Approach-avoidance motivation and the achievement of exercise-related goals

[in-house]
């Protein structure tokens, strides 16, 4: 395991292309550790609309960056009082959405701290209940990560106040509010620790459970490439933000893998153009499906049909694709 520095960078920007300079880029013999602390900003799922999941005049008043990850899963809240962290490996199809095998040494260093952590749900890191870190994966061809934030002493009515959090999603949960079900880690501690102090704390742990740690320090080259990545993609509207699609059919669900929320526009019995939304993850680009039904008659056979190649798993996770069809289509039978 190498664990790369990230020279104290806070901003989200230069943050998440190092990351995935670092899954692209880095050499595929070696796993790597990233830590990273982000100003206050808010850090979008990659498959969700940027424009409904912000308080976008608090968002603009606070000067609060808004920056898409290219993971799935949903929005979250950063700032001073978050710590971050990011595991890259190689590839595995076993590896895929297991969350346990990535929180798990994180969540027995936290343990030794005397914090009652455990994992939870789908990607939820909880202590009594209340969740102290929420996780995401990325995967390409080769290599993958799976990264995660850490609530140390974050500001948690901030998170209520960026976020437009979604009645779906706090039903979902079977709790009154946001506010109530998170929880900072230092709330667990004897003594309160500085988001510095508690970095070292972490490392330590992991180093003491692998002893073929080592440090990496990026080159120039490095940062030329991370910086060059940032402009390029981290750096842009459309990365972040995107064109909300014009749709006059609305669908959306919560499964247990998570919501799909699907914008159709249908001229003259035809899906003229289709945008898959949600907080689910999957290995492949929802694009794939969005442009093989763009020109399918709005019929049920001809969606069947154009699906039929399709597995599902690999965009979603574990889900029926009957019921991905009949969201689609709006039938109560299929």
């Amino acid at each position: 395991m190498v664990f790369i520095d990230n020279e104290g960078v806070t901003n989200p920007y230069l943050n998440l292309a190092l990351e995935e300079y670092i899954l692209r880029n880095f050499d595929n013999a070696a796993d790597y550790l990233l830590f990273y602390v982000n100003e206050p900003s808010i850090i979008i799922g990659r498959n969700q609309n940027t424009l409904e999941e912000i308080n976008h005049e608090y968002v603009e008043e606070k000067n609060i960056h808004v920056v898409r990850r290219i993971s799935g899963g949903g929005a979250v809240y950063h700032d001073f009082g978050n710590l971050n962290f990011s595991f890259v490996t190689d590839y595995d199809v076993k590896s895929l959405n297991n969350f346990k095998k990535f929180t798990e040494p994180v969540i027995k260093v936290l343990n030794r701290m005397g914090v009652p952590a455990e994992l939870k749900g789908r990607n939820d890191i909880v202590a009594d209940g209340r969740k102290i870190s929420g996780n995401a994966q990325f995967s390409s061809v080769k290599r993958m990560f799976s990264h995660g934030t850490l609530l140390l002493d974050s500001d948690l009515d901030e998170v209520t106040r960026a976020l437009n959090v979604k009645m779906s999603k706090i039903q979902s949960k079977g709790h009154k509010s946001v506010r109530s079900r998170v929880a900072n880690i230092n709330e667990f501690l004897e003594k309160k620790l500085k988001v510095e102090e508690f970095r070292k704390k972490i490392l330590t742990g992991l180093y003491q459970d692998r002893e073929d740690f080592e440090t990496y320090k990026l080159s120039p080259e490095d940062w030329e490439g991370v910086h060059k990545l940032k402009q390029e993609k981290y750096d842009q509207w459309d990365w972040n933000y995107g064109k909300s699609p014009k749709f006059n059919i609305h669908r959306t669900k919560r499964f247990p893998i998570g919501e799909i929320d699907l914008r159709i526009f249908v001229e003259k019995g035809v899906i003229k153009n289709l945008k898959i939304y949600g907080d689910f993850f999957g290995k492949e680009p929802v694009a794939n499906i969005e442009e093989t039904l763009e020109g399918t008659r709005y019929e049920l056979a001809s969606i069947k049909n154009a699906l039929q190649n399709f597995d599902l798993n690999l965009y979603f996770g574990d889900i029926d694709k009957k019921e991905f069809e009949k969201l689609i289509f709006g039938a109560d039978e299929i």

This study examined several personal variables in their relationships to exercise behavior. Specifically the aim of the study was to determine if an individual's score on a measure of approach-avoidance motivation was related to the achievement of that individual's personal exercise goals. Data from 80 individuals across the United States was collected; measures targeted motivation, physical self-efficacy, mood, and exercise behavior over the course of four weeks. The main hypothesis, which stated that individuals with lower avoidance index scores would display greater consistency and greater adherence to their own exercise schedule and goals than people with higher avoidance index scores, was not supported by the data. In fact, for men, higher avoidance index scores predicted greater adherence to exercise goals. The data did support a relationship between exercise behavior and enhanced well-being, and several notable age and gender differences also emerged. Study limitations may impact the generalizability of the conclusions.